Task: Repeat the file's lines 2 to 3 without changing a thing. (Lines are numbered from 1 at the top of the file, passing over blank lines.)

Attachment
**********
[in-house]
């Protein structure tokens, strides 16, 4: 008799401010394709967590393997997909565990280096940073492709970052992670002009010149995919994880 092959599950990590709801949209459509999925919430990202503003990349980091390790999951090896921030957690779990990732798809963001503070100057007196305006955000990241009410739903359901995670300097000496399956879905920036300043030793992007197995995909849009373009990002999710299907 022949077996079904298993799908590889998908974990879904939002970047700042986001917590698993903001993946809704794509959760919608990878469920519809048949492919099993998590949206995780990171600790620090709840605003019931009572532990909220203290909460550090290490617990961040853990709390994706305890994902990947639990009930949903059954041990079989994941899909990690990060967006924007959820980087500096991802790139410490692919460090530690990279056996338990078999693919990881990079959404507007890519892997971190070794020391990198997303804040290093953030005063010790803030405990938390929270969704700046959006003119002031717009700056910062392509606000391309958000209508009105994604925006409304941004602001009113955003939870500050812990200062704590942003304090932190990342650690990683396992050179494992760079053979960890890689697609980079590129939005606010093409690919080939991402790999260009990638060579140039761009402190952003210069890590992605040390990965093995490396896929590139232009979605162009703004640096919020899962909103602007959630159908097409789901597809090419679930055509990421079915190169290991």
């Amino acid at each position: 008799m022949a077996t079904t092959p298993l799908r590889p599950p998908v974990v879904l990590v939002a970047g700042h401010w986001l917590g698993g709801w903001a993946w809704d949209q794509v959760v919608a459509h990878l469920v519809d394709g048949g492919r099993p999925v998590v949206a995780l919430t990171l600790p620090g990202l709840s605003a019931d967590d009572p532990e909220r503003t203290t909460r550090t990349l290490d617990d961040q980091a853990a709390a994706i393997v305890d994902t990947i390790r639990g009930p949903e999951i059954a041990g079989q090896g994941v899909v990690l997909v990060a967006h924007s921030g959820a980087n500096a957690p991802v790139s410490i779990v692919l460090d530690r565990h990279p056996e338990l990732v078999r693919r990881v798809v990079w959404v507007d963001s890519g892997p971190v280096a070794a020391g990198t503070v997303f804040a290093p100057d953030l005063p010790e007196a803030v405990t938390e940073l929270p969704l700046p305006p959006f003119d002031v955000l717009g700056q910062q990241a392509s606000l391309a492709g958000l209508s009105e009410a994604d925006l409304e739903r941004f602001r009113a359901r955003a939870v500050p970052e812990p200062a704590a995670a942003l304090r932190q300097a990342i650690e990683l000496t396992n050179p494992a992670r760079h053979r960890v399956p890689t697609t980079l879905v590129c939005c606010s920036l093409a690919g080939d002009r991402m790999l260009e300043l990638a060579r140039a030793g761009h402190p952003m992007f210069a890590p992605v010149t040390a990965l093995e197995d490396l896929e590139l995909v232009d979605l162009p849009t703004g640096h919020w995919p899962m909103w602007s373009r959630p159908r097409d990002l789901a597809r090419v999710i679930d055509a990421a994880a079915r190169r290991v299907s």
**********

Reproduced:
């Protein structure tokens, strides 16, 4: 008799401010394709967590393997997909565990280096940073492709970052992670002009010149995919994880 092959599950990590709801949209459509999925919430990202503003990349980091390790999951090896921030957690779990990732798809963001503070100057007196305006955000990241009410739903359901995670300097000496399956879905920036300043030793992007197995995909849009373009990002999710299907 022949077996079904298993799908590889998908974990879904939002970047700042986001917590698993903001993946809704794509959760919608990878469920519809048949492919099993998590949206995780990171600790620090709840605003019931009572532990909220203290909460550090290490617990961040853990709390994706305890994902990947639990009930949903059954041990079989994941899909990690990060967006924007959820980087500096991802790139410490692919460090530690990279056996338990078999693919990881990079959404507007890519892997971190070794020391990198997303804040290093953030005063010790803030405990938390929270969704700046959006003119002031717009700056910062392509606000391309958000209508009105994604925006409304941004602001009113955003939870500050812990200062704590942003304090932190990342650690990683396992050179494992760079053979960890890689697609980079590129939005606010093409690919080939991402790999260009990638060579140039761009402190952003210069890590992605040390990965093995490396896929590139232009979605162009703004640096919020899962909103602007959630159908097409789901597809090419679930055509990421079915190169290991």
């Amino acid at each position: 008799m022949a077996t079904t092959p298993l799908r590889p599950p998908v974990v879904l990590v939002a970047g700042h401010w986001l917590g698993g709801w903001a993946w809704d949209q794509v959760v919608a459509h990878l469920v519809d394709g048949g492919r099993p999925v998590v949206a995780l919430t990171l600790p620090g990202l709840s605003a019931d967590d009572p532990e909220r503003t203290t909460r550090t990349l290490d617990d961040q980091a853990a709390a994706i393997v305890d994902t990947i390790r639990g009930p949903e999951i059954a041990g079989q090896g994941v899909v990690l997909v990060a967006h924007s921030g959820a980087n500096a957690p991802v790139s410490i779990v692919l460090d530690r565990h990279p056996e338990l990732v078999r693919r990881v798809v990079w959404v507007d963001s890519g892997p971190v280096a070794a020391g990198t503070v997303f804040a290093p100057d953030l005063p010790e007196a803030v405990t938390e940073l929270p969704l700046p305006p959006f003119d002031v955000l717009g700056q910062q990241a392509s606000l391309a492709g958000l209508s009105e009410a994604d925006l409304e739903r941004f602001r009113a359901r955003a939870v500050p970052e812990p200062a704590a995670a942003l304090r932190q300097a990342i650690e990683l000496t396992n050179p494992a992670r760079h053979r960890v399956p890689t697609t980079l879905v590129c939005c606010s920036l093409a690919g080939d002009r991402m790999l260009e300043l990638a060579r140039a030793g761009h402190p952003m992007f210069a890590p992605v010149t040390a990965l093995e197995d490396l896929e590139l995909v232009d979605l162009p849009t703004g640096h919020w995919p899962m909103w602007s373009r959630p159908r097409d990002l789901a597809r090419v999710i679930d055509a990421a994880a079915r190169r290991v299907s």